At the age of eleven Ron Butlin left the very small Borders village of Hightae where he?d been brought up. His move into the market-town of Dumfries began a process of enforced civilisation from which he has still to recover. Not even after forty years, which has included living in London, Paris and now Edinburgh, does he really feel at home in cities. This split is very much evident in his poetry and fiction.<BR><BR>At sixteen he hitchhiked down to London where he did nothing for a while (it was the late Sixties, he saw The Stones in Hyde Park, went up in a lift with Paul McCartney - such was life in those days). Finally, in quick succession, he secured the positions of valet-footman, barnacle scraper on Thames barges, computer operator and city messenger. Finally he became an associate member of a rather dismal and forgotten pop-group for whom he wrote song lyrics. In less than eight months, and on the strength of two records and a B-film, he retired for good. Without music, his lyrics did their best to become poems.<BR><BR>After drifting around abroad for a year or so he returned to a life of intense unemployment. This was when he began to write in earnest. Over the course of several years he did very little else. Eventually, however, the Government decided it was time he made a meaningful contribution to society and, as an incentive, stopped his dole money. Spurred into action he became a male model - for students at the Edinburgh College of Art. As well as broadening his social life, this allowed him to sit and do nothing for hours on end, leaving his imagination completely free. His earliest published poems date from this period.<BR><BR>Rather belatedly, he became a student and read philosophy, for the most part, at Edinburgh University. There are more people writing poetry than reading it, and precious few buying it. So, to stay alive, he learned to diversify. Starting as always with a first line that seemed to come from nowhere and then took him to a place that he never knew existed yet felt - for him at any rate - true in the deepest sense of the word, he began to write short stories, novels and even opera libretti. Occasionally, journalism too. Also, he discovered that he enjoyed working with young children, helping them to get in touch with their imaginations and write poems, stories or whatever. Thanks to a scheme run by the Scottish Arts Council he was doing this two days a week - fun, but exhausting, and these days he?s down to around two a month!<BR><BR>With an international reputation as a prize-winning novelist, Ron Butlin is now one of Scotland?s most acclaimed writers. His works include the novels The Sound of My Voice (winner of the Prix Mille Pages 2004 and Prix Lucioles 2005, both for Best Foreign Novel), Night Visits and most recently Belonging, three collections of stories, The Tilting Room, Vivaldi and the Number 3 and, most recently, No More Angels as well as six books of poetry. Besides his radio plays much of his work has been broadcast in Britain and abroad. His fiction and poetry have been translated into over ten languages.<BR><BR>He lives in Edinburgh with his wife, the writer Regi Claire, and their dog.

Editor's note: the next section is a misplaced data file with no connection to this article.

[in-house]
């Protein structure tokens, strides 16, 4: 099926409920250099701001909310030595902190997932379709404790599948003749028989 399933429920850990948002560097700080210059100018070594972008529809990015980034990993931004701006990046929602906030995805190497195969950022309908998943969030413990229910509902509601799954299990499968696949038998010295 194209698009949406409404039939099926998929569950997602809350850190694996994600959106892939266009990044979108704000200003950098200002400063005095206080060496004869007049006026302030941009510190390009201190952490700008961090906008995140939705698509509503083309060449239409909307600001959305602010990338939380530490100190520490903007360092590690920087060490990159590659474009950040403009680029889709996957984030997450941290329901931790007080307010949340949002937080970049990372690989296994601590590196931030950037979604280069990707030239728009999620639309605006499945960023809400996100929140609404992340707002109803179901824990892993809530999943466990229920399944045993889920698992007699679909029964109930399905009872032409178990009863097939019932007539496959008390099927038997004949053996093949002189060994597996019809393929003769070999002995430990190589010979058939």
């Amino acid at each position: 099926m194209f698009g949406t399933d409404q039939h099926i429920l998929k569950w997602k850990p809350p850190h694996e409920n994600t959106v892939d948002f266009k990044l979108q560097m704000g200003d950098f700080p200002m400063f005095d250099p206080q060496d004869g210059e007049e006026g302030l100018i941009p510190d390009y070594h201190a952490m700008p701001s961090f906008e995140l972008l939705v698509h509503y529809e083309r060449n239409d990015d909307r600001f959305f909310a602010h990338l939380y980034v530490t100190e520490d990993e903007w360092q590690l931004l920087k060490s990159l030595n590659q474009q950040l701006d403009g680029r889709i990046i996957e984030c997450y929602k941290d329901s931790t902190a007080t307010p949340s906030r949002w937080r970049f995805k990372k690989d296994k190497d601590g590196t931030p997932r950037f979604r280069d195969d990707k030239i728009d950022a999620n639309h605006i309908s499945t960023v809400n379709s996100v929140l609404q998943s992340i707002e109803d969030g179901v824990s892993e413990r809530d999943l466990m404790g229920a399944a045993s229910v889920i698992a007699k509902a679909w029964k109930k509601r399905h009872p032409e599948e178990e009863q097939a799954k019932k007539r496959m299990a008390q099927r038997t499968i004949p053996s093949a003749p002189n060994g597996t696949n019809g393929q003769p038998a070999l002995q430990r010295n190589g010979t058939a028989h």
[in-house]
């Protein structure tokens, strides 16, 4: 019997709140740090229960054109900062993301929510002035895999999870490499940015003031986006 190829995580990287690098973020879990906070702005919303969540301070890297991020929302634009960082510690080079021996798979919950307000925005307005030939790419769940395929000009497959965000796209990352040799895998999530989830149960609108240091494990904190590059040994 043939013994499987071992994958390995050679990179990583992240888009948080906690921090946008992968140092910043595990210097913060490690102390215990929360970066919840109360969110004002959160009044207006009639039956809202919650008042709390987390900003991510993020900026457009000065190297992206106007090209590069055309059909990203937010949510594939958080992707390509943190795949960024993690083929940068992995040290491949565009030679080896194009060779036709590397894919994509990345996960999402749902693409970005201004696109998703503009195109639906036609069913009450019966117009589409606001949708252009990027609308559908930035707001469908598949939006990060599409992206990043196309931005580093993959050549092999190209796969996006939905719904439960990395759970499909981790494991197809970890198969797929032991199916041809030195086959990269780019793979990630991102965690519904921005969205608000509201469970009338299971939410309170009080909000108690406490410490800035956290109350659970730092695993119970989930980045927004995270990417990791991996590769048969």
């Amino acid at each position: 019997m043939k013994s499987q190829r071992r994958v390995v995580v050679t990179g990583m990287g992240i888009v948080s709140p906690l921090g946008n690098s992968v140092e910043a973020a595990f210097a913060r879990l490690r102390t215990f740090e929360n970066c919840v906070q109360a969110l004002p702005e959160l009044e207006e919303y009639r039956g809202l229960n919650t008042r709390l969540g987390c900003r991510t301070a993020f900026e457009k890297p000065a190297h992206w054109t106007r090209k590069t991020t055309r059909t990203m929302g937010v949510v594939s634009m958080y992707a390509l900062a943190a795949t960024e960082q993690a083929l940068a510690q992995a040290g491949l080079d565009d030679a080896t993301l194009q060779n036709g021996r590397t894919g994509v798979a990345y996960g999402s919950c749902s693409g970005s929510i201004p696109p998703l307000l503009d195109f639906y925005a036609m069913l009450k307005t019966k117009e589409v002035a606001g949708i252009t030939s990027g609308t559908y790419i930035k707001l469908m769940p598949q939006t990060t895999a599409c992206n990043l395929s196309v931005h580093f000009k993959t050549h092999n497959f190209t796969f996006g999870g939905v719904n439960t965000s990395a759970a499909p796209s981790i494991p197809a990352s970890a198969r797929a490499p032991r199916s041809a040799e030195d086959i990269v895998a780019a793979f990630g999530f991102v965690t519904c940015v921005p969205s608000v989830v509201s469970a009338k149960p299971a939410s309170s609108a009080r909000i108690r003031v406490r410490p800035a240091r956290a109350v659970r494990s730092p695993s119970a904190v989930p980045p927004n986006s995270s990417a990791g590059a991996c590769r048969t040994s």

Imagen de cubierta: EL SONIDO DE MI VOZ